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Marine Corps buys new $7 million skis to prep for Russia and North Korea cold-weather engagements

NATO troops doing a skiing exercise in Pokljuka, Slovenia. (NATO)
December 29, 2017

With the growing threat of conflict in cold-weather climates such as Russia and North Korea, the U.S. Marine Corps is investing in new ski technology according to Military.com. The Marine Corps is focusing on improving the training of their troops in cold and snowy environments as they have recently been more acclimated to fighting in the desert.

This announcement comes after U.S. Marine Corps Commandant Gen. Robert Neller’s recent visit to the Vaernes military base in Norway where he spoke to a group of 300 Marines and informed them to be prepared for a ‘big-ass fight’ with Russia that may be on the horizon.

Neller also informed the troops that, ‘I talked to the Norwegian colonel. I told him, no Marine is going to leave here unless they know how to ski.’

Currently, the ski equipment that members of the Marine Crops are supposed to use are not in the best condition. Earlier in the year, Military.com reported that troops from the Bravo Company, 1st Battalion, 2nd Marines could not keep their boots attached to their skis. It was reported that issues with the old equipment included ‘inflexible zippers, seams that separated and tore, pack frames that snapped, and boots that pulled loose from ski fastenings over and over.’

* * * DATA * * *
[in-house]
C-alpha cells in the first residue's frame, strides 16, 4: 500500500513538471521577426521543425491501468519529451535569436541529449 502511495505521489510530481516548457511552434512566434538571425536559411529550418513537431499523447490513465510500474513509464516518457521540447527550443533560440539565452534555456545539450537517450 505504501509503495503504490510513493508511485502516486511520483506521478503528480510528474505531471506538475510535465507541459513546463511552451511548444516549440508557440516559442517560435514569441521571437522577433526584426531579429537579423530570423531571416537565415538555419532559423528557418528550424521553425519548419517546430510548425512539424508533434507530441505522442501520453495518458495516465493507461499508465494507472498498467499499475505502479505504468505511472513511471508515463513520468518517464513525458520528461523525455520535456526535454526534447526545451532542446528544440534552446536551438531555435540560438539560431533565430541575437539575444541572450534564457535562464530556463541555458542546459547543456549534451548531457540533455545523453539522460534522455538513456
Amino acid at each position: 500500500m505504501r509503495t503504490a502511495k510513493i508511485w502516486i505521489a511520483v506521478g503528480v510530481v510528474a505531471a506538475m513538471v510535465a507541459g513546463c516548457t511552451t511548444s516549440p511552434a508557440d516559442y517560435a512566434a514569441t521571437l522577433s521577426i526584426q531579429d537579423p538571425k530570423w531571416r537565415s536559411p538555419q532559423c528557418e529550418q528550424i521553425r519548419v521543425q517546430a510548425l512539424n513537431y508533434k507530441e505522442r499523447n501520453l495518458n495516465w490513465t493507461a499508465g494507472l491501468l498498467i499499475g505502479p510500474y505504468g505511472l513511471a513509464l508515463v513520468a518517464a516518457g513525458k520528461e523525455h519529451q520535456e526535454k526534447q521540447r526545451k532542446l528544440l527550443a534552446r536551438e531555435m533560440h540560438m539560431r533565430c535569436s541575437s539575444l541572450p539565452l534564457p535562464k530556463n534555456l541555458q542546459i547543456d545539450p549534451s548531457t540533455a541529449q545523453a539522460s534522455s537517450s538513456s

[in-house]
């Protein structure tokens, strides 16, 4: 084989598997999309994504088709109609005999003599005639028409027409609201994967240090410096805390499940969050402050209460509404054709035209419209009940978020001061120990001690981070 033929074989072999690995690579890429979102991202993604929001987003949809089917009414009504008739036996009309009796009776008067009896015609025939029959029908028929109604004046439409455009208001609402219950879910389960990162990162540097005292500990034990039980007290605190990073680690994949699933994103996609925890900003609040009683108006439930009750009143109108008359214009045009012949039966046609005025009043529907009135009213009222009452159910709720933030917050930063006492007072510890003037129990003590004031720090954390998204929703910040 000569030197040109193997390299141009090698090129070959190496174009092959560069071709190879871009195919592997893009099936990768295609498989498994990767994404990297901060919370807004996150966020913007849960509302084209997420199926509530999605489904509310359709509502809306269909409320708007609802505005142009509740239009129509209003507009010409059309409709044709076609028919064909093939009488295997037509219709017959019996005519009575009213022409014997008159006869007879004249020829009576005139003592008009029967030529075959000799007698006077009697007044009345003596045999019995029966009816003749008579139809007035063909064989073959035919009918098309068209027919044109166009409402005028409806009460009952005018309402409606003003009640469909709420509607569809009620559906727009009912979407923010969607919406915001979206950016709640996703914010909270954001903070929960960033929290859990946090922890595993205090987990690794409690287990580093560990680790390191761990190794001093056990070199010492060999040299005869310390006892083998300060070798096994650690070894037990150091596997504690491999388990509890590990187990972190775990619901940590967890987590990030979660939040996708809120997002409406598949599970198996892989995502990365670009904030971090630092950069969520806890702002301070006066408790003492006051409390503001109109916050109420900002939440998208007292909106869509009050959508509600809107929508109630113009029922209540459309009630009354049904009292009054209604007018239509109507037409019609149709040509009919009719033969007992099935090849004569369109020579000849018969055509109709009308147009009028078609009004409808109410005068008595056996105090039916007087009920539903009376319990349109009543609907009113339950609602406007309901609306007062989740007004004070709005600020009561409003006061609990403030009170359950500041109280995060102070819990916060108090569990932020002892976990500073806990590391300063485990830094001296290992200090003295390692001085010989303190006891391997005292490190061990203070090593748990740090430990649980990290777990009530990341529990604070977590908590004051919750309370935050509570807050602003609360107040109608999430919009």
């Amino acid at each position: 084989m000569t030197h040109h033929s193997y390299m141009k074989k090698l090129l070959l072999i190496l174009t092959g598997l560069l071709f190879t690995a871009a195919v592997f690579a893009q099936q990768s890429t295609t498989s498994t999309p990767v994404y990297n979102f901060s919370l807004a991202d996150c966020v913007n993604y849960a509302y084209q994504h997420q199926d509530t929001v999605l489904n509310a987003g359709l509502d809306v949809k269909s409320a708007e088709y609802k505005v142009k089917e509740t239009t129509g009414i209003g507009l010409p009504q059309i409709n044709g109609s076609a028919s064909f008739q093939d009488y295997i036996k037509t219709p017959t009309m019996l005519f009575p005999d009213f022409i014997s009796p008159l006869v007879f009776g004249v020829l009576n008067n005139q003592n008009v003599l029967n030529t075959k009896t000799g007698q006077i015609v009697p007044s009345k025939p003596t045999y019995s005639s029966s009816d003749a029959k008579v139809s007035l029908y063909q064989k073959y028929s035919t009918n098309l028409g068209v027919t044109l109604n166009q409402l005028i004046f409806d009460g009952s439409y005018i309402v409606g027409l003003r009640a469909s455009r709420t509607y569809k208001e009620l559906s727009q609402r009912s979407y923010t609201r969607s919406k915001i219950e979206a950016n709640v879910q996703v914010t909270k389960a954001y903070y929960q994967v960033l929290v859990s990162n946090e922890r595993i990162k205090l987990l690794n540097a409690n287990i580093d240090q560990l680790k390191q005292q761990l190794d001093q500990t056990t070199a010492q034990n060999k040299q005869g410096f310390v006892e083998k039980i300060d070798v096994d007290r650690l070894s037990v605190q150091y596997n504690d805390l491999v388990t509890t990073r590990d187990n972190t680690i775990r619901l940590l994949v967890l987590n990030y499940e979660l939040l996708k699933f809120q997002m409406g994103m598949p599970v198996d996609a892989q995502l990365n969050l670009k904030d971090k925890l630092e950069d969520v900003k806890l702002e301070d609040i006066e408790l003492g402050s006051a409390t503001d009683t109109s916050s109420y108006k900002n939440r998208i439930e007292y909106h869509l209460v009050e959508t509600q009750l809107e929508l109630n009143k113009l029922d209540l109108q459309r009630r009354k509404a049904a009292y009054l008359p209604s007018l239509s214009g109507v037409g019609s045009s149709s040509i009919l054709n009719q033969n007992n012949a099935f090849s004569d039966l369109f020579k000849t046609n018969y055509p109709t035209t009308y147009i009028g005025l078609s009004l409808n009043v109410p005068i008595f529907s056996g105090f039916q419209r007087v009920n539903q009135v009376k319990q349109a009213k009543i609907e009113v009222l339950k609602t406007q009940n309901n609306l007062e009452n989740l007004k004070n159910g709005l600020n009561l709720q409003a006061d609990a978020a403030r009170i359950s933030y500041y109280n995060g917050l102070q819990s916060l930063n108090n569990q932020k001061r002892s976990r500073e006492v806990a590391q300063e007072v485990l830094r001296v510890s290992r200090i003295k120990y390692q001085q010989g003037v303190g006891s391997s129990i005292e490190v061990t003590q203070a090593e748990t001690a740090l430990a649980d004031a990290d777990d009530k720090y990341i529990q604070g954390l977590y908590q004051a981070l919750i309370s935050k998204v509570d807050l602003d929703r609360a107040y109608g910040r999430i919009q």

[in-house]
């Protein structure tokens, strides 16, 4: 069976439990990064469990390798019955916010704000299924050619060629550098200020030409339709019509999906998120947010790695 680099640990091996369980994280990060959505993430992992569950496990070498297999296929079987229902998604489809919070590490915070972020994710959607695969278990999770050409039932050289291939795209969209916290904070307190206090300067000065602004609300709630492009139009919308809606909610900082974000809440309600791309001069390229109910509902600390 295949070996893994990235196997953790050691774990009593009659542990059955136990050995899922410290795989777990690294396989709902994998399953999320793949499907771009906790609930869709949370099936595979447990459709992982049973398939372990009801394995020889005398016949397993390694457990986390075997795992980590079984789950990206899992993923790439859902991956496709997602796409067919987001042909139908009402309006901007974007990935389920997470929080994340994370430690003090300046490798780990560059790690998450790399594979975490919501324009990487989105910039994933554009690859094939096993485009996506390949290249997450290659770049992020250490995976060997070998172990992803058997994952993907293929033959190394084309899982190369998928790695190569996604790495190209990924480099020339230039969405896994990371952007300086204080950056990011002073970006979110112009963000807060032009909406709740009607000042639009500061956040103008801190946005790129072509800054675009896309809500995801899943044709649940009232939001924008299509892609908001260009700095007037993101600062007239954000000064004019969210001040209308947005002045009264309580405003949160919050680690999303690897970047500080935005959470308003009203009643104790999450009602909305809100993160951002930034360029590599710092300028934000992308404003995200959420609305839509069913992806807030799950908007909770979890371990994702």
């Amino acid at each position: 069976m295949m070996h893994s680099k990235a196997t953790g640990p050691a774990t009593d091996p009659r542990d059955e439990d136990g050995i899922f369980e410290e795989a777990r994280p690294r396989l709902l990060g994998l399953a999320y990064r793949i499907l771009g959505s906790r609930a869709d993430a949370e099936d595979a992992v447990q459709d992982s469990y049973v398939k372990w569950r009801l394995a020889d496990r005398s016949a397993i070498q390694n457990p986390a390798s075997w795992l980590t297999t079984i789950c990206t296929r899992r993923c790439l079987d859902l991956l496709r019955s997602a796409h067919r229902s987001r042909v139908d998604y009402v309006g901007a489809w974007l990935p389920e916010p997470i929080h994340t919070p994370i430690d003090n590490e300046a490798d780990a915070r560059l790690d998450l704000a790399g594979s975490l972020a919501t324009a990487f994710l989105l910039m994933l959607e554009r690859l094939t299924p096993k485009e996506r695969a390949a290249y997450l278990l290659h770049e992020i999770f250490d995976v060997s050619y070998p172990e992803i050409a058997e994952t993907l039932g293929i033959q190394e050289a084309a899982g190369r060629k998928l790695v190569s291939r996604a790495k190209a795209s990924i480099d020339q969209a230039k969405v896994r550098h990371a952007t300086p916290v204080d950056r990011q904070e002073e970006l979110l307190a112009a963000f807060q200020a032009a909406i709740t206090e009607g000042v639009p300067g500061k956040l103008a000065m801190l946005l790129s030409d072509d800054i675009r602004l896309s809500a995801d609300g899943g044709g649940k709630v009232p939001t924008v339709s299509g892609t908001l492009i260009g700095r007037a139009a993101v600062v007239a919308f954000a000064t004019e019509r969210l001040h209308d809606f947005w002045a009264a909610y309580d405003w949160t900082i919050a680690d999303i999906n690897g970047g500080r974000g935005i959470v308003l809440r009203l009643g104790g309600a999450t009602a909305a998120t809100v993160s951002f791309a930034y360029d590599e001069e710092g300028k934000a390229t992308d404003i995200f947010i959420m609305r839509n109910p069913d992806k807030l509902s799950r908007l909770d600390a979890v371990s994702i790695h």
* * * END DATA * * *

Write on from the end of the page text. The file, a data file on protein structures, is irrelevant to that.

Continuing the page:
Staff Sgt. Nelson Acevedo described the condition of the existing ski equipment to Military.com in more detail adding, ‘I wouldn’t give anybody that ski setup that we had. When you’re putting your boots into the bindings, because the bindings are metal and the boots are old rubber, they rip a lot. So now you’re potentially causing injuries to the individual from the cold now being able to seep through.’

The Marine Corps has set aside a large budget for the upgraded ski equipment. They plan on buying 2,648 ski sets by the end of 2018, which comes at a cost of $7 million. Reconnaissance Marines, scout snipers, and one infantry company in every battalion will receive the NATO ski system.

The upgraded equipment will include a dedicated ‘ski march’ boot, which means that the Marines will have increased mobility. As of now, the Marines must wear the regular extreme cold weather boots, which are not as convenient when paired with skis. The extreme cold weather boots will still be issued to the Marines for general use.

The ski equipment upgrades will come in time for the Marine Corps’ upcoming cold-weather training exercise, which will be taking place above the Arctic circle.